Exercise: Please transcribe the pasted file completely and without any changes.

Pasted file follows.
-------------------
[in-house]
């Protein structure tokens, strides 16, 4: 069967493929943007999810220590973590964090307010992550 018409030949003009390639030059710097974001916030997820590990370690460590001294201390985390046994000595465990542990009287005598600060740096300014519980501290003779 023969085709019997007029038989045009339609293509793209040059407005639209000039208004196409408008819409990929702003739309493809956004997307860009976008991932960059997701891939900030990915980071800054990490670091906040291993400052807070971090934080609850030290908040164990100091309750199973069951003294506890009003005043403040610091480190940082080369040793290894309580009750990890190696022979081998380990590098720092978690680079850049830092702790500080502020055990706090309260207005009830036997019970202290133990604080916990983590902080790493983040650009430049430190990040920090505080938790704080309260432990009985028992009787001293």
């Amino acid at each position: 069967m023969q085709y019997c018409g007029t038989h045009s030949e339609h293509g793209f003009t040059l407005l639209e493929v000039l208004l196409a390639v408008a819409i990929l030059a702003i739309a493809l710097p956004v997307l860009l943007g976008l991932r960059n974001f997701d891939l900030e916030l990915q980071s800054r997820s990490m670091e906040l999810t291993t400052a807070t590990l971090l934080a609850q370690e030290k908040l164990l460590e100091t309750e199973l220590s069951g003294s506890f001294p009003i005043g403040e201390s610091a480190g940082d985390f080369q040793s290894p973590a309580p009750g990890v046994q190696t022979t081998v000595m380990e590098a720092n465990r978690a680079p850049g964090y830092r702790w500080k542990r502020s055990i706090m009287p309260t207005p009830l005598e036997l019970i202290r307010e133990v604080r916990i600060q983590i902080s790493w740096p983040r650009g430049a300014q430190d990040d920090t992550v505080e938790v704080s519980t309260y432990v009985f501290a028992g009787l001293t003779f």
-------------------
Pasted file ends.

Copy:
[in-house]
């Protein structure tokens, strides 16, 4: 069967493929943007999810220590973590964090307010992550 018409030949003009390639030059710097974001916030997820590990370690460590001294201390985390046994000595465990542990009287005598600060740096300014519980501290003779 023969085709019997007029038989045009339609293509793209040059407005639209000039208004196409408008819409990929702003739309493809956004997307860009976008991932960059997701891939900030990915980071800054990490670091906040291993400052807070971090934080609850030290908040164990100091309750199973069951003294506890009003005043403040610091480190940082080369040793290894309580009750990890190696022979081998380990590098720092978690680079850049830092702790500080502020055990706090309260207005009830036997019970202290133990604080916990983590902080790493983040650009430049430190990040920090505080938790704080309260432990009985028992009787001293």
């Amino acid at each position: 069967m023969q085709y019997c018409g007029t038989h045009s030949e339609h293509g793209f003009t040059l407005l639209e493929v000039l208004l196409a390639v408008a819409i990929l030059a702003i739309a493809l710097p956004v997307l860009l943007g976008l991932r960059n974001f997701d891939l900030e916030l990915q980071s800054r997820s990490m670091e906040l999810t291993t400052a807070t590990l971090l934080a609850q370690e030290k908040l164990l460590e100091t309750e199973l220590s069951g003294s506890f001294p009003i005043g403040e201390s610091a480190g940082d985390f080369q040793s290894p973590a309580p009750g990890v046994q190696t022979t081998v000595m380990e590098a720092n465990r978690a680079p850049g964090y830092r702790w500080k542990r502020s055990i706090m009287p309260t207005p009830l005598e036997l019970i202290r307010e133990v604080r916990i600060q983590i902080s790493w740096p983040r650009g430049a300014q430190d990040d920090t992550v505080e938790v704080s519980t309260y432990v009985f501290a028992g009787l001293t003779f």